- A scaled dedicated natural gas engine (Cummins-Westport ISL-G 8.9L) has been obtained and installed in the WVU test cell.
- A Cummins ISX 15L engine is currently being outfitted with a dual fuel system.
- Researchers completed a draft literature review of currently available dual-fuel and natural gas technologies, well site fueling infrastructure, diesel fuel consumption rates of the prime movers, and emissions regulations.
- Researchers updated three miniature stand-alone data loggers that were implemented in on-road prime movers to collect activity data for cycle development. Three new mechanical engineering graduate students are now gaining hands-on experience in conducting field measurements.
Current Status (June 2016)
Researchers have obtained beyond the minimal requirements for activity data and in-use fuel economy and emissions data for Phase 1 objectives. WVU has obtained an additional 12 month no-cost extension to continue research on Phase 2 of the program. WVU is also working to obtain additional funding necessary to collect additional in-use data from drilling activities while maintaining all portions of Phase 2 – including research on the effects of fuel quality on dual fuel conversion kits and dedicated natural gas engines. WVU has submitted a cycle development paper to the Journal of Air and Waste Management Association, and has developed two additional publications regarding in-use emissions and a national emissions inventory. Researchers have completed scoping tests on a dedicated natural gas engine within the laboratory and will be completing tests under Tasks 5 and 6 in the coming quarter. WVU researchers are currently working with catalyst manufacturer CATCO to develop a methane oxidation catalyst for laboratory testing to reduce methane emissions from dual fuel or dedicated natural gas engines.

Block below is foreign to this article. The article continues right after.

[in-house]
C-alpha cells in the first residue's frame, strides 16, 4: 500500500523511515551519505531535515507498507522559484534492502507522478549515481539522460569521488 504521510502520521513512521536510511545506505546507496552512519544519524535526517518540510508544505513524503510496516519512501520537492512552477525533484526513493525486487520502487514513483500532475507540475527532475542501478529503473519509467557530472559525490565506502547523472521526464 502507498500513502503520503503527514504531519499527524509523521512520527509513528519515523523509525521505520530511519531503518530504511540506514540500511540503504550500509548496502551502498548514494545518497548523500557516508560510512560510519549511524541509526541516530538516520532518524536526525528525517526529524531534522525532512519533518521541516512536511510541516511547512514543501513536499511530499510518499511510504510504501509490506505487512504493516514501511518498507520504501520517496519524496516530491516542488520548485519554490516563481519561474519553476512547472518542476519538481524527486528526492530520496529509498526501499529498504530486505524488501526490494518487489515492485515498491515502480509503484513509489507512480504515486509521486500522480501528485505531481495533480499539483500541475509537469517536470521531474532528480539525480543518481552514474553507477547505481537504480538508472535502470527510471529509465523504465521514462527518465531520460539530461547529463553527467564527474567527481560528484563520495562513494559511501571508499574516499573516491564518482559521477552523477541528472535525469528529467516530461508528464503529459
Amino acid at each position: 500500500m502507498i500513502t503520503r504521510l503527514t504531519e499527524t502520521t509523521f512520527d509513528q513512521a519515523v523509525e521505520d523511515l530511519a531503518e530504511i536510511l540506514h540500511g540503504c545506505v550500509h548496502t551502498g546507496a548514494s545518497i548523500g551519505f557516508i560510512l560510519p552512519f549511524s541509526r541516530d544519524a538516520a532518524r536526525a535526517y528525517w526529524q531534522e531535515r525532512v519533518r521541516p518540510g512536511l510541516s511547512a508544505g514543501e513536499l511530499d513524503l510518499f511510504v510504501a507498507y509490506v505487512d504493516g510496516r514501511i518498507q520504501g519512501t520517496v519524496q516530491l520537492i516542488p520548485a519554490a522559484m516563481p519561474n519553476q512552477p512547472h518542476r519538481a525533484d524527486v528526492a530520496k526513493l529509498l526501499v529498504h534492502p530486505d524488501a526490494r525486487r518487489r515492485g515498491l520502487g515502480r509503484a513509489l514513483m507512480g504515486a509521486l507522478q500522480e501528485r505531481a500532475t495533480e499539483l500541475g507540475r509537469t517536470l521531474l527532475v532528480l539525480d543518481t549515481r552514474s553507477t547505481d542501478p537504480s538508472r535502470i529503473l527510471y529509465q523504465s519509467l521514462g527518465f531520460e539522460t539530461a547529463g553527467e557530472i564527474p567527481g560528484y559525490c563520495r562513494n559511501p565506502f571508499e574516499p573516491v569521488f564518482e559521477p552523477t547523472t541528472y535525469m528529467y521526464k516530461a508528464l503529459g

Project Start: October 1, 2013
Project End: March 31, 2016
DOE Contribution: $1,499,830
Performer Contribution: $410,813
NETL – William Fincham (firstname.lastname@example.org or 304-285-4268)
West Virginia University – Dr. Andrew Nix (Andrew.Nix@mail.wvu.edu) or 304-293-0801)